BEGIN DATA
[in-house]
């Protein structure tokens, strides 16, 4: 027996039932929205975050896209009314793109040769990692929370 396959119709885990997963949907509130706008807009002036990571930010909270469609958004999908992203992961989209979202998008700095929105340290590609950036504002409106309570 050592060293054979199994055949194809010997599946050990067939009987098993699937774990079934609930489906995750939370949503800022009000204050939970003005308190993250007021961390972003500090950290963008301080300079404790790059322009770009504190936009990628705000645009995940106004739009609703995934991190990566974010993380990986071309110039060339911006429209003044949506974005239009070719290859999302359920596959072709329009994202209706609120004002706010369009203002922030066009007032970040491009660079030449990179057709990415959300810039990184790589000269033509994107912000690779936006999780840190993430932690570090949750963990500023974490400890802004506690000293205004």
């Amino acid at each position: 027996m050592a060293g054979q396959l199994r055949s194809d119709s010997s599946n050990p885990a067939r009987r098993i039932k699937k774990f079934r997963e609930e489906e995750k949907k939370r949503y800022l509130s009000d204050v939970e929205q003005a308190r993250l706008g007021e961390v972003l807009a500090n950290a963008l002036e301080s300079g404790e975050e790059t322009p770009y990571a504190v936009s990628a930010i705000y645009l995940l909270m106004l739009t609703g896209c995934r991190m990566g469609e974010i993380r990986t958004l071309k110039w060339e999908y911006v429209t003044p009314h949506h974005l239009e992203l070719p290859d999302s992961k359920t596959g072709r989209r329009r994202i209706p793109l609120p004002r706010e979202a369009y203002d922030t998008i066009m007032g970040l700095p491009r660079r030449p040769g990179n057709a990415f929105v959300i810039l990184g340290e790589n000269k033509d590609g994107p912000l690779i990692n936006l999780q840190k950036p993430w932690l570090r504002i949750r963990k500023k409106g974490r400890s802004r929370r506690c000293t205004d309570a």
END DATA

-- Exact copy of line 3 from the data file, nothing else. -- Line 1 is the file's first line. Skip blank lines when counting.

């Amino acid at each position: 027996m050592a060293g054979q396959l199994r055949s194809d119709s010997s599946n050990p885990a067939r009987r098993i039932k699937k774990f079934r997963e609930e489906e995750k949907k939370r949503y800022l509130s009000d204050v939970e929205q003005a308190r993250l706008g007021e961390v972003l807009a500090n950290a963008l002036e301080s300079g404790e975050e790059t322009p770009y990571a504190v936009s990628a930010i705000y645009l995940l909270m106004l739009t609703g896209c995934r991190m990566g469609e974010i993380r990986t958004l071309k110039w060339e999908y911006v429209t003044p009314h949506h974005l239009e992203l070719p290859d999302s992961k359920t596959g072709r989209r329009r994202i209706p793109l609120p004002r706010e979202a369009y203002d922030t998008i066009m007032g970040l700095p491009r660079r030449p040769g990179n057709a990415f929105v959300i810039l990184g340290e790589n000269k033509d590609g994107p912000l690779i990692n936006l999780q840190k950036p993430w932690l570090r504002i949750r963990k500023k409106g974490r400890s802004r929370r506690c000293t205004d309570a």